At the same time as the EU has betrayed BiH, there have been obstacles to progess within the country itself. Many people would no doubt say that BiH is itself to blame for what is perceived as a deadlocked situation. In general, the process whereby a country becomes an EU member state involves the country’s gradual adaptation to what are perceived as European norms. Much has been written about this adaptation as a prerequisite to successful membership. In BiH, the political elites have never completely understood, or succeeded in agreeing on, the implications of this prerequisite to EU membership. Accordingly, they have never succeeded in uniting behind a plan to fulfil the EU’s demands (Troncotă, 2017).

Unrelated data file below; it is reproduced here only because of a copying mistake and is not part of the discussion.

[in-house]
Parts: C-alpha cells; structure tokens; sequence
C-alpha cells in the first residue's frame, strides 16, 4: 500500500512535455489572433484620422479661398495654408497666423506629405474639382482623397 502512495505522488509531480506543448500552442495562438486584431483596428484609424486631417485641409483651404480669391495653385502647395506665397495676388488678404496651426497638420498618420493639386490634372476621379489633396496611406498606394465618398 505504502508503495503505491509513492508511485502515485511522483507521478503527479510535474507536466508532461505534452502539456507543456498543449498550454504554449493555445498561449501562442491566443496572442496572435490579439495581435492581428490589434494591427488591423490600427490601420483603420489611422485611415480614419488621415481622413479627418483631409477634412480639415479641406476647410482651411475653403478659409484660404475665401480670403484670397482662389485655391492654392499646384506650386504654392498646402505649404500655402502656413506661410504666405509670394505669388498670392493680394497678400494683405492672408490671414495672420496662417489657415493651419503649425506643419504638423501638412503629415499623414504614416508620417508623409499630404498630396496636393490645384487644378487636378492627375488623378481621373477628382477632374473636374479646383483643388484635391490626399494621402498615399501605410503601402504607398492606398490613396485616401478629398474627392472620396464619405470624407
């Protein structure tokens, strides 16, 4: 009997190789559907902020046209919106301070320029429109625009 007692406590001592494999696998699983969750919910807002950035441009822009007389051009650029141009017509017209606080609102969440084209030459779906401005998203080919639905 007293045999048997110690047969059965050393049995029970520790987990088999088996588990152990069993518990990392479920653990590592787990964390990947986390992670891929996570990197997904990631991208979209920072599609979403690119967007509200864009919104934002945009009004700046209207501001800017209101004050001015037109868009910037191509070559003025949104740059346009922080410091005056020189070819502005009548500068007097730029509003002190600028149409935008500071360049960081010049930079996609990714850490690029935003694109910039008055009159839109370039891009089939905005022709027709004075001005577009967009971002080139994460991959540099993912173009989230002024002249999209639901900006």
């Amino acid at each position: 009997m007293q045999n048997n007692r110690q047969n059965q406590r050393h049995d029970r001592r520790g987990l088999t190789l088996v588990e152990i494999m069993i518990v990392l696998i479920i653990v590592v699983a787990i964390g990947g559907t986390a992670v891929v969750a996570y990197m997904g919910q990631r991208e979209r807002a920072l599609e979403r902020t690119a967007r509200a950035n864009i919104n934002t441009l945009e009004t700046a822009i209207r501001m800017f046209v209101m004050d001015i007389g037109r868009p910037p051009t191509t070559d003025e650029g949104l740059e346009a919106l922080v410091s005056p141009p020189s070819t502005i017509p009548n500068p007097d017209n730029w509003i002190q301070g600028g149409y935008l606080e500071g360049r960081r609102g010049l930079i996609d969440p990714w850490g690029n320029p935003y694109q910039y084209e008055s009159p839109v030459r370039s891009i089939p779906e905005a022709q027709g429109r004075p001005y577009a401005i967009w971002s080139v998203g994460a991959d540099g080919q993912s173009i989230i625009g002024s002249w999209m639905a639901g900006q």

A clear sign of this failure to adapt is the much-discussed 2009 judgment of the European Court of Human Rights in the case of Sejdić and Finci. The background to the judgment was the fact that BiH’s constitution bestows rights of political representation on the country’s three “constituent peoples”: Bosniacs, Croats and Serbs. According to the constitution, these “constituent peoples” should be represented equally by a collective Presidency of three members, and elections should be run along ethnic lines. As a result, members of minority groups who do not belong to the “constituent peoples” are ineligible to participate in the democratic community. This structuring of the political system along ethnic lines is clearly in conflict with the values and laws of the EU, which the European Court of Human Rights recognized by stating that BiH’s constitution breaches human rights. In theory, there are several possible ways of changing BiH’s electoral system to abolish this inherent discrimination, and it is distressing that the country’s political elites have not been able to think or act constructively on this question.